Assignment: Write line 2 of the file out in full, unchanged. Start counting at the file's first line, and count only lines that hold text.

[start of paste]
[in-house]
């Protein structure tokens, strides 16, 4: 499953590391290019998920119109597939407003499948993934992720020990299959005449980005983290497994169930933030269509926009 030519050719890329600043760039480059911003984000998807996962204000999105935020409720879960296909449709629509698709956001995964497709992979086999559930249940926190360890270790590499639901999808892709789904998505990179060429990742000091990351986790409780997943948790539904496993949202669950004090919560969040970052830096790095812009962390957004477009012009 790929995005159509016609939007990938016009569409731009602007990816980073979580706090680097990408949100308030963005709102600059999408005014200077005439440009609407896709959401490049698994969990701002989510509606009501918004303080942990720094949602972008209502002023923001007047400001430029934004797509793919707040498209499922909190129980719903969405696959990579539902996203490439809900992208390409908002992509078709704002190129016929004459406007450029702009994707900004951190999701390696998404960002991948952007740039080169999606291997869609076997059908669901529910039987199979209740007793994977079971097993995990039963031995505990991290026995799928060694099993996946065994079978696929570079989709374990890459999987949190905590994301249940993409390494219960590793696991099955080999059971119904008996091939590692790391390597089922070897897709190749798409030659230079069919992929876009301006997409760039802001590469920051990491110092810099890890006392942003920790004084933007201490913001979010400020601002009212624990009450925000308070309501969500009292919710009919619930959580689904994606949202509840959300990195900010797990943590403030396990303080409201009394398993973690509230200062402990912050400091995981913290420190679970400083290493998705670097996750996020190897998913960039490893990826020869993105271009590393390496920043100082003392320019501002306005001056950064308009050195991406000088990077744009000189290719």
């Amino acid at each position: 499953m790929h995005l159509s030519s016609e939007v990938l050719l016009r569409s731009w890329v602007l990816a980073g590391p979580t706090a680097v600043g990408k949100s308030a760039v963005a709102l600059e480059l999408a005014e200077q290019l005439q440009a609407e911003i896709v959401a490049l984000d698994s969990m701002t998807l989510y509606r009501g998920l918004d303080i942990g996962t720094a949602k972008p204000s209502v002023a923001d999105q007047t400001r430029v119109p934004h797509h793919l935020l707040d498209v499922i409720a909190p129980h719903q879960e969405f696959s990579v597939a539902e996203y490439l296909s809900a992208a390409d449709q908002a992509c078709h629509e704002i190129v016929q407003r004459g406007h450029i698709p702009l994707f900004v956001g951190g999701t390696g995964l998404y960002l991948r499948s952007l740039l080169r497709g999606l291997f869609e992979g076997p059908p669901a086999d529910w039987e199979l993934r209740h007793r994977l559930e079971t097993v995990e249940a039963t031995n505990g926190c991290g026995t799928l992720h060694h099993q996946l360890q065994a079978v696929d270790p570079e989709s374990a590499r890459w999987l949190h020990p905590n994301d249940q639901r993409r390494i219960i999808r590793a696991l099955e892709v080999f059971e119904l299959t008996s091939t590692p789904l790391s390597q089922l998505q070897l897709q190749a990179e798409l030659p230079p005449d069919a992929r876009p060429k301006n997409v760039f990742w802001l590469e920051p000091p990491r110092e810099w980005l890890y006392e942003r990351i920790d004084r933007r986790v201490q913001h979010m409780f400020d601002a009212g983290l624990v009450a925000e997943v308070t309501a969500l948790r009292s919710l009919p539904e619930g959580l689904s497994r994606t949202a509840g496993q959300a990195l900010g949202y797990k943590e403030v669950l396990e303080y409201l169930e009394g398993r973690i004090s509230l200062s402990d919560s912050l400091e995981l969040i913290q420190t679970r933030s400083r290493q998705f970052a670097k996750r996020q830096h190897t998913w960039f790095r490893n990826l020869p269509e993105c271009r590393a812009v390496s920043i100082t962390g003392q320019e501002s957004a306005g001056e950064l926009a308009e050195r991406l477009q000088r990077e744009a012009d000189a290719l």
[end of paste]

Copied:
């Protein structure tokens, strides 16, 4: 499953590391290019998920119109597939407003499948993934992720020990299959005449980005983290497994169930933030269509926009 030519050719890329600043760039480059911003984000998807996962204000999105935020409720879960296909449709629509698709956001995964497709992979086999559930249940926190360890270790590499639901999808892709789904998505990179060429990742000091990351986790409780997943948790539904496993949202669950004090919560969040970052830096790095812009962390957004477009012009 790929995005159509016609939007990938016009569409731009602007990816980073979580706090680097990408949100308030963005709102600059999408005014200077005439440009609407896709959401490049698994969990701002989510509606009501918004303080942990720094949602972008209502002023923001007047400001430029934004797509793919707040498209499922909190129980719903969405696959990579539902996203490439809900992208390409908002992509078709704002190129016929004459406007450029702009994707900004951190999701390696998404960002991948952007740039080169999606291997869609076997059908669901529910039987199979209740007793994977079971097993995990039963031995505990991290026995799928060694099993996946065994079978696929570079989709374990890459999987949190905590994301249940993409390494219960590793696991099955080999059971119904008996091939590692790391390597089922070897897709190749798409030659230079069919992929876009301006997409760039802001590469920051990491110092810099890890006392942003920790004084933007201490913001979010400020601002009212624990009450925000308070309501969500009292919710009919619930959580689904994606949202509840959300990195900010797990943590403030396990303080409201009394398993973690509230200062402990912050400091995981913290420190679970400083290493998705670097996750996020190897998913960039490893990826020869993105271009590393390496920043100082003392320019501002306005001056950064308009050195991406000088990077744009000189290719």